This week in creativity…
How to spend creative hours productively – part one
To format your book’s paperback edition, use a pre-made template. It takes approximately an hour.
How to spend creative hours productively – part two
Use no templates. Insist on formatting word documents yourself because you know the measurements and you want to do fancy-smancy things. Get yourself in a pickle trying to work out page breaks, section breaks, odd page headers, even page headers, numbering, and so on.
Waste five hours + one hour uploading the document to KDP Print – time you will never get back – only for the system to reject it repeatedly because the margins aren’t correct, despite the fact that YOU HAVE USED THE MARGINS SPECIFIED BY KDP IN THE FIRST PLACE.
How to spend creative hours productively – part three
Skip part two.
Anyhoo, the paperback edition of my latest chick lit novel, Baked with Love, is now in the system and will be available in mid-March.
Adventures at the BBC
On Tuesday, I took part in a pilot show recording for BBC radio. Because the show is about books and reading, a small panel of us, led by Scottish author and broadcaster Damian Barr, discussed Kazuo Ishiguru’s sci-fi novel, Klara and the Sun.
I was the only one who found the book a chore to read. For me, there wasn’t enough description, making it hard to imagine the world he’d created, the dialogue felt awfully stilted and the characters weren’t particularly sympathetic, but everyone experiences books differently, which is why book groups are so fascinating to be a part of.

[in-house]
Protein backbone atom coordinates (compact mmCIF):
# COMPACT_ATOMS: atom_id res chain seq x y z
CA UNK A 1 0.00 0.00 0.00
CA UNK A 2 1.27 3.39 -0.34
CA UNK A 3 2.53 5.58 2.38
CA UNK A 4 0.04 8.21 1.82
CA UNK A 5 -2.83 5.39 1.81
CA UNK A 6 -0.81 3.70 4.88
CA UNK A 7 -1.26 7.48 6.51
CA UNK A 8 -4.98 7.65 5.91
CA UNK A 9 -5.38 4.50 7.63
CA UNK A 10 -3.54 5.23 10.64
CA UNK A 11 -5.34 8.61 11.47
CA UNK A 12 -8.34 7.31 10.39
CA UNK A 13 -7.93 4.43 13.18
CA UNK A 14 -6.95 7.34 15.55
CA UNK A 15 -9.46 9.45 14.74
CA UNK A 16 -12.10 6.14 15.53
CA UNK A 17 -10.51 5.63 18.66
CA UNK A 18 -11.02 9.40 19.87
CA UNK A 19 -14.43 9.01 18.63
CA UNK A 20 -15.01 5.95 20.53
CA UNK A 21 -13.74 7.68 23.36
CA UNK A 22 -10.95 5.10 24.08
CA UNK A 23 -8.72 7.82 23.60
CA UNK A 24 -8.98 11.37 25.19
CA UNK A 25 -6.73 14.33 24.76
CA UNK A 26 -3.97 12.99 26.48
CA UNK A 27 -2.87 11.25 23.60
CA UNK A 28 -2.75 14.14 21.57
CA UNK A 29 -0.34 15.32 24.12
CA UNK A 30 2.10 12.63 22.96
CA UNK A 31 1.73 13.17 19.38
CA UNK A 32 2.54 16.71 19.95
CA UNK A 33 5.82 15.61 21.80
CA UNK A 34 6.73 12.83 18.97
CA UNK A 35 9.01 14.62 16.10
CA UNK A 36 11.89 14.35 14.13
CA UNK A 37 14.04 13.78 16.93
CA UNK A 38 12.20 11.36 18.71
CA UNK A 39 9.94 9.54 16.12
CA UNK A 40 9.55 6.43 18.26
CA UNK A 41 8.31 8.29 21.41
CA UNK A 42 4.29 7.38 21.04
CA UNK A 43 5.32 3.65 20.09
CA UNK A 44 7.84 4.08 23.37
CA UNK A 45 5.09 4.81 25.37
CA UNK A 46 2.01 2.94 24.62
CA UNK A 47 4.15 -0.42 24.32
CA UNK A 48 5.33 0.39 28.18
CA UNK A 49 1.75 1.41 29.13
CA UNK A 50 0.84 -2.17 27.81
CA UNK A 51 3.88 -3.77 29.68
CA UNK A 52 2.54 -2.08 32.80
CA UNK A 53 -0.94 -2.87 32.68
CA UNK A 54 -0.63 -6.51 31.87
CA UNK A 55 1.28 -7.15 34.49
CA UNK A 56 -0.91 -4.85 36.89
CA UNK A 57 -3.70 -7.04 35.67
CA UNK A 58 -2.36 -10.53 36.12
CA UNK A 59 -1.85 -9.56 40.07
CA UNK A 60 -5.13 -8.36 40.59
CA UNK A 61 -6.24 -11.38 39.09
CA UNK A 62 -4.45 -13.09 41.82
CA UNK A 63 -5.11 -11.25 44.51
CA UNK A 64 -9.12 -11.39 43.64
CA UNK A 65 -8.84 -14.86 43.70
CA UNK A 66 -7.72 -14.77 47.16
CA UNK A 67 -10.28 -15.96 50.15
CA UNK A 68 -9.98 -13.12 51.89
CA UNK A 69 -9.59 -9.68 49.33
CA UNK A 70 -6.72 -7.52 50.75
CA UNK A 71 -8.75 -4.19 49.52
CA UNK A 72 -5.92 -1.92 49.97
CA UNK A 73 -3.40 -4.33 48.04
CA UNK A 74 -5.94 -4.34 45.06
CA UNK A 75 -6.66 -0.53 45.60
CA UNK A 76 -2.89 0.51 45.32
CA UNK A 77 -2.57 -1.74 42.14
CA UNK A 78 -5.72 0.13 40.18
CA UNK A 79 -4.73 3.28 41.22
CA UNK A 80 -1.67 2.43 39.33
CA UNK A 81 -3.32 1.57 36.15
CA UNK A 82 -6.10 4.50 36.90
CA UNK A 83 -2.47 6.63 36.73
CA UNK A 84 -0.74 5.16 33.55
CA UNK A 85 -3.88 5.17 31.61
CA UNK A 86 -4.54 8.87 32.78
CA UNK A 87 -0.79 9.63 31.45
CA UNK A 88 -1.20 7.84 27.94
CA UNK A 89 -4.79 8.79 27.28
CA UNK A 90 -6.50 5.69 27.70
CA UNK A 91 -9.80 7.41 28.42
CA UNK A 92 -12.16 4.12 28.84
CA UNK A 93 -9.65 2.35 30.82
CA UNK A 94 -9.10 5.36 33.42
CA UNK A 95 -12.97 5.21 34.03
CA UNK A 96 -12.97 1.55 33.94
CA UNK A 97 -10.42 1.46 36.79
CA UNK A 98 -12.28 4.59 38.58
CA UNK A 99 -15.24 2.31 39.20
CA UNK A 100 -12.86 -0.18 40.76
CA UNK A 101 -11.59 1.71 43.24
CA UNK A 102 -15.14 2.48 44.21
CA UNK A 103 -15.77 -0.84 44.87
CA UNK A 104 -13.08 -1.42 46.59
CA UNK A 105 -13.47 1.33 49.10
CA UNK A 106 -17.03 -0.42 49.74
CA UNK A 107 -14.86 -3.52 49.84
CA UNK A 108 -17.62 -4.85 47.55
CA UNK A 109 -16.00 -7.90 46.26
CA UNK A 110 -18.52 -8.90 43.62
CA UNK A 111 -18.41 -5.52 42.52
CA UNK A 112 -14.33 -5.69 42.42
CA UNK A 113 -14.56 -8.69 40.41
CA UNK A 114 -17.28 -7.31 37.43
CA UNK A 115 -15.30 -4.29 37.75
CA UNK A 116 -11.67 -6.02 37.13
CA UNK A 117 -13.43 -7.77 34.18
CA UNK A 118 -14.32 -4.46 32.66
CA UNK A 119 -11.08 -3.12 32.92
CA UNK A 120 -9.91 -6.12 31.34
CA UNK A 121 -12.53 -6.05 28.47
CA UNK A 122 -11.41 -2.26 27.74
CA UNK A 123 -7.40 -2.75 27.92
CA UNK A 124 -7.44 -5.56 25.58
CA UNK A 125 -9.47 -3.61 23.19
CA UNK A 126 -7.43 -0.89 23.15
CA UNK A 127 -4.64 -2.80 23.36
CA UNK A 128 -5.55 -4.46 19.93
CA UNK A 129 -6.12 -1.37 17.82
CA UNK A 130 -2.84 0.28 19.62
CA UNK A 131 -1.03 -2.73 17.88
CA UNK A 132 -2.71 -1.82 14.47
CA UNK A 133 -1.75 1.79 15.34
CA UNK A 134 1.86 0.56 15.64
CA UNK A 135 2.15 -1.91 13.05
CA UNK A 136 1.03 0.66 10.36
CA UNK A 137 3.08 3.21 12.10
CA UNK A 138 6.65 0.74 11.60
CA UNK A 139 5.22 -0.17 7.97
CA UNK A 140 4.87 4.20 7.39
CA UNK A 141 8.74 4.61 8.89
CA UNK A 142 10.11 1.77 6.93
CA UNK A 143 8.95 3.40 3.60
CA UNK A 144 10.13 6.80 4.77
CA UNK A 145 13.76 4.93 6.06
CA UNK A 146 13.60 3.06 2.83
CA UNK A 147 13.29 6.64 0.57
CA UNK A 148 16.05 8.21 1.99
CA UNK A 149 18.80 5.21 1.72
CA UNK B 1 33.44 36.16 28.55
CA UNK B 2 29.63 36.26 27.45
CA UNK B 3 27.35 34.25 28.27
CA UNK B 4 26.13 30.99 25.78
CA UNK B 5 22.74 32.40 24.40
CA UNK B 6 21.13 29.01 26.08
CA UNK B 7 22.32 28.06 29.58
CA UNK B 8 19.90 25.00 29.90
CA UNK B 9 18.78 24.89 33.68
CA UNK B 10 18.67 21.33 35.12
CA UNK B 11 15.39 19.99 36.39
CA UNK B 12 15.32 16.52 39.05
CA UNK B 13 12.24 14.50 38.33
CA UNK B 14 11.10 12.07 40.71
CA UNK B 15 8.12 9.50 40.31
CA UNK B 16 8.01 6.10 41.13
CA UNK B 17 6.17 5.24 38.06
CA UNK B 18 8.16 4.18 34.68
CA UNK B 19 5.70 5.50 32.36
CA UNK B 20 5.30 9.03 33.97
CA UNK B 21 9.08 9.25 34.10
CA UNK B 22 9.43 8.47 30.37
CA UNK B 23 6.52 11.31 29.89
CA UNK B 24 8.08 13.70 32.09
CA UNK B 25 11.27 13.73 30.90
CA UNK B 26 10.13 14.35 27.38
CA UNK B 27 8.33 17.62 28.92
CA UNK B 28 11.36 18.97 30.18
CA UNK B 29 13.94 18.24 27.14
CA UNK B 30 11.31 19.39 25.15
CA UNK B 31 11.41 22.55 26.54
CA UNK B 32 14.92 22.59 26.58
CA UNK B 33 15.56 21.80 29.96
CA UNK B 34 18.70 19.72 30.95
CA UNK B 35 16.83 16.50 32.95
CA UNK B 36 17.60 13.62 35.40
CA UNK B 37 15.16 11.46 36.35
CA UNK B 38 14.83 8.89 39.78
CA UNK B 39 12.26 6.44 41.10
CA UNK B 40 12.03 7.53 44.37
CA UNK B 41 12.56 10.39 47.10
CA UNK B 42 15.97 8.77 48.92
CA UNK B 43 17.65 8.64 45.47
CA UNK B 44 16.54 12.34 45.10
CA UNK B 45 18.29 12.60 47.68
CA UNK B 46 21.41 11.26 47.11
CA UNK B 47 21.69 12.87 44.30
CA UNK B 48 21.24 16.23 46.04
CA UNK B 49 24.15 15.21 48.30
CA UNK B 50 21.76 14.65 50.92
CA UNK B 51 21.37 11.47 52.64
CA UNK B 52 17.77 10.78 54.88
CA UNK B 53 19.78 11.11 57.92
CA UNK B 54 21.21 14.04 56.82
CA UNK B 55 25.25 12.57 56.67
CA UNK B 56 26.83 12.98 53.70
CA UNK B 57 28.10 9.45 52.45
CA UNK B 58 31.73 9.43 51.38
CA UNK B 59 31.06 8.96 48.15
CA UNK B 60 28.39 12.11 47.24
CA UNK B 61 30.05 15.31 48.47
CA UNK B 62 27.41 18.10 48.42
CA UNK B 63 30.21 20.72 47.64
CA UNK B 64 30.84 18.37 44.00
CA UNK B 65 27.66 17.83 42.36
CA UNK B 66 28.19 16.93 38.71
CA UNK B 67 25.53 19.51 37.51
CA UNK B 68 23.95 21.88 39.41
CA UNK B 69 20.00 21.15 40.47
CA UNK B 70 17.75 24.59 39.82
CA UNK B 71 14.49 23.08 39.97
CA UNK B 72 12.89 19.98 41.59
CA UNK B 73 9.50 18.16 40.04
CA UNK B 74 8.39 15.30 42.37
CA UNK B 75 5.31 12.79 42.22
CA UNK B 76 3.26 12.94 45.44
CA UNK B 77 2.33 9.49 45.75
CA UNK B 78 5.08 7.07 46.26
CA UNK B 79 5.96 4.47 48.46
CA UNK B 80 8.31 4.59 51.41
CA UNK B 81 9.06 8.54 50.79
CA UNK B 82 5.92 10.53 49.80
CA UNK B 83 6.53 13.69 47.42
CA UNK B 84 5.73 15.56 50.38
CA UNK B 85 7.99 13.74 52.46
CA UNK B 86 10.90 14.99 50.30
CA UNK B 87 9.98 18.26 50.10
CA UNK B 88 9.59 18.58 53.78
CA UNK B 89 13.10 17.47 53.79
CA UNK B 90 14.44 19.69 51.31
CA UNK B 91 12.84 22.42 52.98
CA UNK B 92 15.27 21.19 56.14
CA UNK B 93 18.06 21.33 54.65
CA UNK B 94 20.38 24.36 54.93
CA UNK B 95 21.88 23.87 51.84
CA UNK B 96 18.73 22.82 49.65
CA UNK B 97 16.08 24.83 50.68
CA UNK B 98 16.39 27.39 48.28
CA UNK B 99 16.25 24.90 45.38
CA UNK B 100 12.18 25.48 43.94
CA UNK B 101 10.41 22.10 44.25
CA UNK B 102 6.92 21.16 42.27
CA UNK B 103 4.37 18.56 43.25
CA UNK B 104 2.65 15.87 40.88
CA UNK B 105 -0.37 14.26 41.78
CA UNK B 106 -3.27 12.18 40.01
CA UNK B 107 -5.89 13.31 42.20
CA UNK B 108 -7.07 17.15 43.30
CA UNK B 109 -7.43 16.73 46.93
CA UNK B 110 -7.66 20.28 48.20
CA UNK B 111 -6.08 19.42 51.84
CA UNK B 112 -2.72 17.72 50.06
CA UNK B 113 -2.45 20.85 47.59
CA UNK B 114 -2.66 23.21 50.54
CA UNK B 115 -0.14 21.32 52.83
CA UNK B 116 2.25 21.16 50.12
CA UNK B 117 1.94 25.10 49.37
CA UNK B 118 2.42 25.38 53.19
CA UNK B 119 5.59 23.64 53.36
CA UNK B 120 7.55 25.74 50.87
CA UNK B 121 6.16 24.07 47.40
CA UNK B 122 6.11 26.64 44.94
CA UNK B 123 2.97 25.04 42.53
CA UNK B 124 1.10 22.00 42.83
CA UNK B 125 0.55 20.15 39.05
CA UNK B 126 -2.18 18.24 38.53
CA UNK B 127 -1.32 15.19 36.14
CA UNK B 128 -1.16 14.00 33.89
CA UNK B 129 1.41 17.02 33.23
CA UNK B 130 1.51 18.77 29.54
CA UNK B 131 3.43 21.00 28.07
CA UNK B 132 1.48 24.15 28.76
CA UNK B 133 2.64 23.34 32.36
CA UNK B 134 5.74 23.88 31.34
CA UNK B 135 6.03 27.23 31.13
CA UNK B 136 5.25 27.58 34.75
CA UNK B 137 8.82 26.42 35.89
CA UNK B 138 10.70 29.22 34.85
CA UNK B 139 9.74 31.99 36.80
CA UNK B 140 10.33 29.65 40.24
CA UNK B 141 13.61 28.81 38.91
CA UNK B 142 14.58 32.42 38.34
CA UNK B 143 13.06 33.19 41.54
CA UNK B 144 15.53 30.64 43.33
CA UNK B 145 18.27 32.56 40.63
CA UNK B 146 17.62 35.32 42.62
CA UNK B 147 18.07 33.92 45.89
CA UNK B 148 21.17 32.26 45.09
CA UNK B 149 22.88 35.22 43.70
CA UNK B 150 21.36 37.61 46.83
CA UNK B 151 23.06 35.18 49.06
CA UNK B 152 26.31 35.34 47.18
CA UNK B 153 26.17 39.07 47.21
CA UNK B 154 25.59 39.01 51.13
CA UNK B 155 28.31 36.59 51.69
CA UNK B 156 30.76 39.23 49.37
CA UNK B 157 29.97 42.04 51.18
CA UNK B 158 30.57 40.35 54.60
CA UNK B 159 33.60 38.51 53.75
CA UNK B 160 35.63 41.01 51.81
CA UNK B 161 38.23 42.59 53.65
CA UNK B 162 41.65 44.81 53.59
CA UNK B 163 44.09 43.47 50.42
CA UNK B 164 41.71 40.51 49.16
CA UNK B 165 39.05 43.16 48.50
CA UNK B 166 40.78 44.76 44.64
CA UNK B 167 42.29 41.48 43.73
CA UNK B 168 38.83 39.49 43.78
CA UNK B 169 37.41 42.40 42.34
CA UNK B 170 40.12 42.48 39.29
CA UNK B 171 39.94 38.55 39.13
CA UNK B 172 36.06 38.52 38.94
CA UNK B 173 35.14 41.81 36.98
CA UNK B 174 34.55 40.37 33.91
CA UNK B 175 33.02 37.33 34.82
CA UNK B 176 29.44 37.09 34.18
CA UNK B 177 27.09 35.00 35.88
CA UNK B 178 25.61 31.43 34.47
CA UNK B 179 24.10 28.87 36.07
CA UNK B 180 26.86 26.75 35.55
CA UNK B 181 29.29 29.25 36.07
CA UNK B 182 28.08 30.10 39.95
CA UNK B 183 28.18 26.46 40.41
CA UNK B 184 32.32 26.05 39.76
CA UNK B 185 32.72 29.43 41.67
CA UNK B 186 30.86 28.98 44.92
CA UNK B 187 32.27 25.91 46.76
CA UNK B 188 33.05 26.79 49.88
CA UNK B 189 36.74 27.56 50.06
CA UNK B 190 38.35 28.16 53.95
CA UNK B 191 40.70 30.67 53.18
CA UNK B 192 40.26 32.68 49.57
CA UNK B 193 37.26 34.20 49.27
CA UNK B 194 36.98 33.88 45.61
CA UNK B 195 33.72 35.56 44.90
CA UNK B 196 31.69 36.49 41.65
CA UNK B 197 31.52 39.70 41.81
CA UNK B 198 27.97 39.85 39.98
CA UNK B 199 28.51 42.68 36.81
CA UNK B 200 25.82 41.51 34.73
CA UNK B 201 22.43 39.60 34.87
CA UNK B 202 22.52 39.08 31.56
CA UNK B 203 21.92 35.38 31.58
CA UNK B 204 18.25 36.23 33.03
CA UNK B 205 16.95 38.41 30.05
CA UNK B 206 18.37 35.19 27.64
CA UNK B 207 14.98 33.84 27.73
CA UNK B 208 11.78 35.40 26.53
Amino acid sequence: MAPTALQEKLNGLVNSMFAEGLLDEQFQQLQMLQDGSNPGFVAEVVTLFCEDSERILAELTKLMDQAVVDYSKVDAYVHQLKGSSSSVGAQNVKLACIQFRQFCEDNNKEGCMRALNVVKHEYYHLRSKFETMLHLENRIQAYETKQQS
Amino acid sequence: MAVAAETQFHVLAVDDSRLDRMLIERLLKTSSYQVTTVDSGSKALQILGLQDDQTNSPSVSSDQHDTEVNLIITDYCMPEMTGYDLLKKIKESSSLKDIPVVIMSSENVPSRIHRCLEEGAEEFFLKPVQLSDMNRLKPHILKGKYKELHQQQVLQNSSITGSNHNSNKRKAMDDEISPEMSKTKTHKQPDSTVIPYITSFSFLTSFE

The others were drawn in by the simple prose and lack of description, and two mentioned binge-reading the book, whereas I read it as part of my ‘to-do’ list for the day.
A few words were bandied about that I had to look up afterwards, having no idea what they meant, and I’m afraid I’ll come across as the panel dunce when (or if) the show is eventually broadcast.
But, as a long-standing admirer of Aunty Beeb (an affectionate British term for the BBC) and almost everything she does, it was a privilege to be involved,
What I’m baking/eating
For years, I followed a low-carb diet. Bread was the thing I missed the most. These days, I eat low-carb-ish, but a small amount of bread is a daily staple because…
Like almost all foodstuffs, it is far superior made from scratch. Kneading, on the other hand, is tedious, especially for those of us with butterfly attention spans. But after seeing someone tuck into ‘no-knead’ bread on YouTube, I decided to make two loaves this week.
You’ll need to plan ahead of time because the bread takes fourteen hours plus to make (dough rising time)—but it’s so easy and so tasty*.
Best served with lashings of butter and a thick layer of Marmite.
What I’m watching
We’ve recently discovered Detectorists on BBC iPlayer and binge watched the three series. The programme follows the fortunes of a small group of metal detectorists and was written and directed by Mackenzie Crook (left in the picture above). It’s sooooo lovely – great characters, acting, the setting, the wildlife. If you haven’t seen it, you’re in for such a treat. I don’t know if it’s available outwith the UK, but if you are reading this and you’re in another country, I hope you can find it!
*As energy prices are through the roof at the moment, bread-making at home is a real luxury because you need the oven at a high temperature and the loaf takes an hour to bake.